Indonesian militias massacred East Timorese seeking their independence in 1999, by hacking them up with machetes, and throwing the body-parts into a well. I dreamt I was in the well with them, and that even though they were dead, they were still trying to rise to the surface.
DREAM: THE WELL—TIMOR, OCTOBER 1999
There is hope, but not for us – Kafka
The water seeps far underneath them.
It is clear. It is cleansing the earth. But here,
in the litter of torment, moonlight thins out
over burnt rock, and meat-hooks,
bare torsos stacked in a well. I picture them
turning and lost, in a grief beyond death –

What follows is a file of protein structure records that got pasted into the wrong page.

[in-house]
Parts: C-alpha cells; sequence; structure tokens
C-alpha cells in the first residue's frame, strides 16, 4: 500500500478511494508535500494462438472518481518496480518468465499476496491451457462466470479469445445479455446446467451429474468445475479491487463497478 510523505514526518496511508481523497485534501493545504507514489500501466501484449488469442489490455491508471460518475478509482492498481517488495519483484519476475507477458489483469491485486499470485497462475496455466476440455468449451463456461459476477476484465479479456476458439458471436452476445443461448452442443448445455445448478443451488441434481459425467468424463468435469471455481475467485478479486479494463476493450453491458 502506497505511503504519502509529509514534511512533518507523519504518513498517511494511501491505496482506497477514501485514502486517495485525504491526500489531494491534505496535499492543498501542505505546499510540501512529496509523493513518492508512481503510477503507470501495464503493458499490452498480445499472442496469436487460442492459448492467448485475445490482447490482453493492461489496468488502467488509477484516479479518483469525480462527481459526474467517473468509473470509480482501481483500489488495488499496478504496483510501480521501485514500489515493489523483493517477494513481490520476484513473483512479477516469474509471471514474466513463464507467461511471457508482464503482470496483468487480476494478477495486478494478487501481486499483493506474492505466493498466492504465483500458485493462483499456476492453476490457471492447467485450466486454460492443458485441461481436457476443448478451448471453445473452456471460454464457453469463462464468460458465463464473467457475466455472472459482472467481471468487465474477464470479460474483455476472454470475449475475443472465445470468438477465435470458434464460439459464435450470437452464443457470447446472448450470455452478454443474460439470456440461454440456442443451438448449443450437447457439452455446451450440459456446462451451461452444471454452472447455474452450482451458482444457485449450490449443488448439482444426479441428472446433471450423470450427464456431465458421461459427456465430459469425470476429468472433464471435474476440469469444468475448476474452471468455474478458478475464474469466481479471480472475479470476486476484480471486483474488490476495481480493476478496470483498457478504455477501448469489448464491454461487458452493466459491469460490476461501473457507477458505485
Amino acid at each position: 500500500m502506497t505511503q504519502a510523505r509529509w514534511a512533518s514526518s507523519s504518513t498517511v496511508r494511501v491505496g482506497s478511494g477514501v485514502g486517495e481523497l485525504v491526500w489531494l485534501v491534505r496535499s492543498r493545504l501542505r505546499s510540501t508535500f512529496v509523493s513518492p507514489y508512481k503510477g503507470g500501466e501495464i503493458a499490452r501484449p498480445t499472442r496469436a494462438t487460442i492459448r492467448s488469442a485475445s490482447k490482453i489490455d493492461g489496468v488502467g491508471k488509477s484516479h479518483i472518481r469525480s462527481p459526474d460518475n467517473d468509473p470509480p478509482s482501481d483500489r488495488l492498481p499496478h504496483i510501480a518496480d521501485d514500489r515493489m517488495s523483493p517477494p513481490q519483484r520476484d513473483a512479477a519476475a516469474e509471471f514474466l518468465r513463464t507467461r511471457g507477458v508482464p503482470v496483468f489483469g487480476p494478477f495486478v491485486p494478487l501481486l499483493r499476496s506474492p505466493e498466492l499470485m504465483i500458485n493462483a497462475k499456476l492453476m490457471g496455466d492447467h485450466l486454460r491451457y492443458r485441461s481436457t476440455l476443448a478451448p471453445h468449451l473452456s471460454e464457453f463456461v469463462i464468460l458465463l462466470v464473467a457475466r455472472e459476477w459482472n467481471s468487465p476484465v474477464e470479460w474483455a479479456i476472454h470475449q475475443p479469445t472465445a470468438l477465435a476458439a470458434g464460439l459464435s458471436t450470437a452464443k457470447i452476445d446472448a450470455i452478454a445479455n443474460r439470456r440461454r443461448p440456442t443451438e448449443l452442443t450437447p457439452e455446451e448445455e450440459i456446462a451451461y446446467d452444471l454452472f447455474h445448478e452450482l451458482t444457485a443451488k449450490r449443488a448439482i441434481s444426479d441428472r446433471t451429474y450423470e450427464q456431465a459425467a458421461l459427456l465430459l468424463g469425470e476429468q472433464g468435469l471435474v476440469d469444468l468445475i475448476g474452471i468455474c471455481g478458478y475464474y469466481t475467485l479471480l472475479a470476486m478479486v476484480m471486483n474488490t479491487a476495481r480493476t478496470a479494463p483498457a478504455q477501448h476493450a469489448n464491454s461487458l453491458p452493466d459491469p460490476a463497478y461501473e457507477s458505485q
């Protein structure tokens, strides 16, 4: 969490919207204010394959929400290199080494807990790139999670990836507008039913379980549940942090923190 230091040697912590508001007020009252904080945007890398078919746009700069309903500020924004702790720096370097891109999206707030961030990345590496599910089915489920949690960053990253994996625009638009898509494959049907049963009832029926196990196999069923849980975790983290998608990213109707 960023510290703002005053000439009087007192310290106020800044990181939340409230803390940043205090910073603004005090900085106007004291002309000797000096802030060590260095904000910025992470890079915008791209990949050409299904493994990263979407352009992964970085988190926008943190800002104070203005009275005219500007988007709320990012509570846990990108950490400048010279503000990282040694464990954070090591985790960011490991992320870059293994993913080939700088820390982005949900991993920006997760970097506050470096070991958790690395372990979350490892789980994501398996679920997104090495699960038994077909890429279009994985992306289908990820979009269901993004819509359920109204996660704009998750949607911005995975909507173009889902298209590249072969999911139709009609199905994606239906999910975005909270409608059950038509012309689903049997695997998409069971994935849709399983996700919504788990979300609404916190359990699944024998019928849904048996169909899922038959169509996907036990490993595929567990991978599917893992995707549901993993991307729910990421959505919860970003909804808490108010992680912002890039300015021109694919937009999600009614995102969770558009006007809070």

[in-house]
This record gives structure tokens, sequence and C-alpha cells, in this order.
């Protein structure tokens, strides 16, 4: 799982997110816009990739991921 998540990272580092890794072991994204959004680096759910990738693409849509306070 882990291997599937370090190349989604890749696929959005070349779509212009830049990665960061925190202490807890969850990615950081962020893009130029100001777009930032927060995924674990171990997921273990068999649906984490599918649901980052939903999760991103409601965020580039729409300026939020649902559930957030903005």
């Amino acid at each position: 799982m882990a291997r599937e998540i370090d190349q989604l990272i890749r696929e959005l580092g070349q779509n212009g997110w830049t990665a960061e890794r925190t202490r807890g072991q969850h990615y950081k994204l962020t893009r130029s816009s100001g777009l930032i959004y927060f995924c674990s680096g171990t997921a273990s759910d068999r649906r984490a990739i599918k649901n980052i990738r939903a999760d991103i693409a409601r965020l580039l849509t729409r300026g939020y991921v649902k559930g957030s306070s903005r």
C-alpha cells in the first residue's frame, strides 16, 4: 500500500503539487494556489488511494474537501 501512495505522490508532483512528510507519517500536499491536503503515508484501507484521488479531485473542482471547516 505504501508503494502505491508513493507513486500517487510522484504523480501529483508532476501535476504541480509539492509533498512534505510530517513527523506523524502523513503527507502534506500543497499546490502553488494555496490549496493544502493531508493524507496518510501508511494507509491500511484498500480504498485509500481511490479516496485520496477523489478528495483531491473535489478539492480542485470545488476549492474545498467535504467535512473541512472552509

as if they could hold their companions;
rise towards whatever shines
on their trenched, marble skin. As if
they could climb past the absolute lip
of their dying; trace hands like tears,
down the faces of those whom they loved.
But they can’t. They have no hands or eyes.
No-one will lift them out now
from the well of blood’s genes – walk with them,
say, by the side of the brook in the Pastoral –
down guarded slopes of invention;
answer their kiss in a mottling of shadows
where freedom’s a mood of the strong.
They have such a short distance to travel.
But all they can make out’s
the trickling of hope-not-for-them.